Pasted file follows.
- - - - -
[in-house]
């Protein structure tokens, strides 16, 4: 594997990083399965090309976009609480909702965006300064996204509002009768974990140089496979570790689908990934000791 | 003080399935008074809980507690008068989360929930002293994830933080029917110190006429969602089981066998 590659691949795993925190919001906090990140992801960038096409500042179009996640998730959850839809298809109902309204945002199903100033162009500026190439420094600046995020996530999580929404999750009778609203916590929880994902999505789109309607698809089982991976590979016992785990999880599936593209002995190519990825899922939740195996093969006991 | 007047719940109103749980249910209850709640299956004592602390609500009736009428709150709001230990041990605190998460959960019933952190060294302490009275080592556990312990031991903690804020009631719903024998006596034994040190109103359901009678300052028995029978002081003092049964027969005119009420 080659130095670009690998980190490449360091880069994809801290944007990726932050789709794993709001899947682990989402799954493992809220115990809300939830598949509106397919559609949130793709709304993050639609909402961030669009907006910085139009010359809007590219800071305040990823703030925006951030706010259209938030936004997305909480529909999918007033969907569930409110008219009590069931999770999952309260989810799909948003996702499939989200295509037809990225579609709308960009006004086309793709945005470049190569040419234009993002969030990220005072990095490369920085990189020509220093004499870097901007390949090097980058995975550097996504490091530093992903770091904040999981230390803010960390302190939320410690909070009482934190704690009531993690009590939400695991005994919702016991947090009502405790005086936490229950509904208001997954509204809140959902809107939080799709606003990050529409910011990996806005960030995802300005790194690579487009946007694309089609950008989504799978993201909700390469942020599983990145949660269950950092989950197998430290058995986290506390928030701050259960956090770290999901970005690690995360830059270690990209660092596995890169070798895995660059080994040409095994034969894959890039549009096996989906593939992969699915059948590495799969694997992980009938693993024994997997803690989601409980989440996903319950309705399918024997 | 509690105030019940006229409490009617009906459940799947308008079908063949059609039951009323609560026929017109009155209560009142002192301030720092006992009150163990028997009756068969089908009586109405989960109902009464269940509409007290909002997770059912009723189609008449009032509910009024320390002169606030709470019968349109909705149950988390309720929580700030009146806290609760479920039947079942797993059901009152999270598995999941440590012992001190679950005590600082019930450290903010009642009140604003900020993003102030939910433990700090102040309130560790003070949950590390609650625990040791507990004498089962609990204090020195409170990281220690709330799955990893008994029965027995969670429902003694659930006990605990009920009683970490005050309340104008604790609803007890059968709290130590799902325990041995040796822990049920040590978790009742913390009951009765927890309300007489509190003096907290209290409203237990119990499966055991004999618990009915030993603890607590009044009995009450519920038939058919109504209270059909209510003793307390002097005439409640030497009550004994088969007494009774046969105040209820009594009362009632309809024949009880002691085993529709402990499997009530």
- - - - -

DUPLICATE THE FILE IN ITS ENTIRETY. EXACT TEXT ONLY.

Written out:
[in-house]
């Protein structure tokens, strides 16, 4: 594997990083399965090309976009609480909702965006300064996204509002009768974990140089496979570790689908990934000791 | 003080399935008074809980507690008068989360929930002293994830933080029917110190006429969602089981066998 590659691949795993925190919001906090990140992801960038096409500042179009996640998730959850839809298809109902309204945002199903100033162009500026190439420094600046995020996530999580929404999750009778609203916590929880994902999505789109309607698809089982991976590979016992785990999880599936593209002995190519990825899922939740195996093969006991 | 007047719940109103749980249910209850709640299956004592602390609500009736009428709150709001230990041990605190998460959960019933952190060294302490009275080592556990312990031991903690804020009631719903024998006596034994040190109103359901009678300052028995029978002081003092049964027969005119009420 080659130095670009690998980190490449360091880069994809801290944007990726932050789709794993709001899947682990989402799954493992809220115990809300939830598949509106397919559609949130793709709304993050639609909402961030669009907006910085139009010359809007590219800071305040990823703030925006951030706010259209938030936004997305909480529909999918007033969907569930409110008219009590069931999770999952309260989810799909948003996702499939989200295509037809990225579609709308960009006004086309793709945005470049190569040419234009993002969030990220005072990095490369920085990189020509220093004499870097901007390949090097980058995975550097996504490091530093992903770091904040999981230390803010960390302190939320410690909070009482934190704690009531993690009590939400695991005994919702016991947090009502405790005086936490229950509904208001997954509204809140959902809107939080799709606003990050529409910011990996806005960030995802300005790194690579487009946007694309089609950008989504799978993201909700390469942020599983990145949660269950950092989950197998430290058995986290506390928030701050259960956090770290999901970005690690995360830059270690990209660092596995890169070798895995660059080994040409095994034969894959890039549009096996989906593939992969699915059948590495799969694997992980009938693993024994997997803690989601409980989440996903319950309705399918024997 | 509690105030019940006229409490009617009906459940799947308008079908063949059609039951009323609560026929017109009155209560009142002192301030720092006992009150163990028997009756068969089908009586109405989960109902009464269940509409007290909002997770059912009723189609008449009032509910009024320390002169606030709470019968349109909705149950988390309720929580700030009146806290609760479920039947079942797993059901009152999270598995999941440590012992001190679950005590600082019930450290903010009642009140604003900020993003102030939910433990700090102040309130560790003070949950590390609650625990040791507990004498089962609990204090020195409170990281220690709330799955990893008994029965027995969670429902003694659930006990605990009920009683970490005050309340104008604790609803007890059968709290130590799902325990041995040796822990049920040590978790009742913390009951009765927890309300007489509190003096907290209290409203237990119990499966055991004999618990009915030993603890607590009044009995009450519920038939058919109504209270059909209510003793307390002097005439409640030497009550004994088969007494009774046969105040209820009594009362009632309809024949009880002691085993529709402990499997009530």